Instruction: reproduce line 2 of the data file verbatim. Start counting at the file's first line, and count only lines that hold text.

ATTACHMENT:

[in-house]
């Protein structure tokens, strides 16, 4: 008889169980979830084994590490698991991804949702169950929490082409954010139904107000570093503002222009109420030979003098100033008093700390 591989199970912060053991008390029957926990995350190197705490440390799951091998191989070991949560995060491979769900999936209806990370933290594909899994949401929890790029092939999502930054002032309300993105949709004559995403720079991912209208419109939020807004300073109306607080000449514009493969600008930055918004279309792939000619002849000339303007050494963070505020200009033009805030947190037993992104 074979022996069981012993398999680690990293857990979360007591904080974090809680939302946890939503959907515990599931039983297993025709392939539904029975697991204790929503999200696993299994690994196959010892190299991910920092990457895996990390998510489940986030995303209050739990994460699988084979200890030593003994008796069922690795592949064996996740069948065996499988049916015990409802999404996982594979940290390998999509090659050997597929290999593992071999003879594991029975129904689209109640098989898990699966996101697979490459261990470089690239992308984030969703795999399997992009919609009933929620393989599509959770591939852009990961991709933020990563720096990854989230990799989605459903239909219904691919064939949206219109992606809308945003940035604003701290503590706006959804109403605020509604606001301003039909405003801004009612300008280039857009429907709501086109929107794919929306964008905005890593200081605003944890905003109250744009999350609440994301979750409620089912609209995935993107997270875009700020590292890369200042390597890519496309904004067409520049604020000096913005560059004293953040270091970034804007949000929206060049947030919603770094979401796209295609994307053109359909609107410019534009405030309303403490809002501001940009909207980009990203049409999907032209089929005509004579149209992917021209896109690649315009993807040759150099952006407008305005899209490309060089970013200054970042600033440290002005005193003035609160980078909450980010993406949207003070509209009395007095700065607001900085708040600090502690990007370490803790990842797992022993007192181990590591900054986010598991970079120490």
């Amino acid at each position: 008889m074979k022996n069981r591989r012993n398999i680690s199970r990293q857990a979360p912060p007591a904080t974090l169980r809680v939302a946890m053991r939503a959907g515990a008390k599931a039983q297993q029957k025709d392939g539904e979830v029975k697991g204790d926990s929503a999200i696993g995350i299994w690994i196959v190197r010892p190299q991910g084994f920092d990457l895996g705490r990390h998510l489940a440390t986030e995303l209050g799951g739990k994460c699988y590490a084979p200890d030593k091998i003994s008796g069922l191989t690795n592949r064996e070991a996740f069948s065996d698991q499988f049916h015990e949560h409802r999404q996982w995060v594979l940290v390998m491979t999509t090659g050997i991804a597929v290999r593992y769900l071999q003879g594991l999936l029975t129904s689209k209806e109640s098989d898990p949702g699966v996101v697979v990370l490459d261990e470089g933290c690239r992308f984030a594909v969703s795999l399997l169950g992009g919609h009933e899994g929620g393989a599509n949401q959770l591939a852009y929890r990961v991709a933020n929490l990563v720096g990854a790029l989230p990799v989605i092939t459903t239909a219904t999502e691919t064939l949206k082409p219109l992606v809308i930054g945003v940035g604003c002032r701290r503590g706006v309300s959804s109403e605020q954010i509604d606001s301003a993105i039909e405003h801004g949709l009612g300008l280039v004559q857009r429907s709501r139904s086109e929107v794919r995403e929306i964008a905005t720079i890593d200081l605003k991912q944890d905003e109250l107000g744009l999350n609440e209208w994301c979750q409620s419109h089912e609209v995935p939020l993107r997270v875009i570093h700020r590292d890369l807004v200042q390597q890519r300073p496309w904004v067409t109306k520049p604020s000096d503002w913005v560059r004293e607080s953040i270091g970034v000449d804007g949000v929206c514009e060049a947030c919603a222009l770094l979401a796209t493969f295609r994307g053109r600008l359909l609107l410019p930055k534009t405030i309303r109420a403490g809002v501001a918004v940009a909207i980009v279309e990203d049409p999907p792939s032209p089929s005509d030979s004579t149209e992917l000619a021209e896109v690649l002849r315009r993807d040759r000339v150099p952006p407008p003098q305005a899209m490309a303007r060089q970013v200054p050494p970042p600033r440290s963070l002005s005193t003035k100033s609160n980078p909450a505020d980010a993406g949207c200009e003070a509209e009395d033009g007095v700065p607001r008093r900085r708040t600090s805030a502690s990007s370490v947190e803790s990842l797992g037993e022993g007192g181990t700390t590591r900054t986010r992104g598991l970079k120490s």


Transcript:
């Protein structure tokens, strides 16, 4: 008889169980979830084994590490698991991804949702169950929490082409954010139904107000570093503002222009109420030979003098100033008093700390 591989199970912060053991008390029957926990995350190197705490440390799951091998191989070991949560995060491979769900999936209806990370933290594909899994949401929890790029092939999502930054002032309300993105949709004559995403720079991912209208419109939020807004300073109306607080000449514009493969600008930055918004279309792939000619002849000339303007050494963070505020200009033009805030947190037993992104 074979022996069981012993398999680690990293857990979360007591904080974090809680939302946890939503959907515990599931039983297993025709392939539904029975697991204790929503999200696993299994690994196959010892190299991910920092990457895996990390998510489940986030995303209050739990994460699988084979200890030593003994008796069922690795592949064996996740069948065996499988049916015990409802999404996982594979940290390998999509090659050997597929290999593992071999003879594991029975129904689209109640098989898990699966996101697979490459261990470089690239992308984030969703795999399997992009919609009933929620393989599509959770591939852009990961991709933020990563720096990854989230990799989605459903239909219904691919064939949206219109992606809308945003940035604003701290503590706006959804109403605020509604606001301003039909405003801004009612300008280039857009429907709501086109929107794919929306964008905005890593200081605003944890905003109250744009999350609440994301979750409620089912609209995935993107997270875009700020590292890369200042390597890519496309904004067409520049604020000096913005560059004293953040270091970034804007949000929206060049947030919603770094979401796209295609994307053109359909609107410019534009405030309303403490809002501001940009909207980009990203049409999907032209089929005509004579149209992917021209896109690649315009993807040759150099952006407008305005899209490309060089970013200054970042600033440290002005005193003035609160980078909450980010993406949207003070509209009395007095700065607001900085708040600090502690990007370490803790990842797992022993007192181990590591900054986010598991970079120490």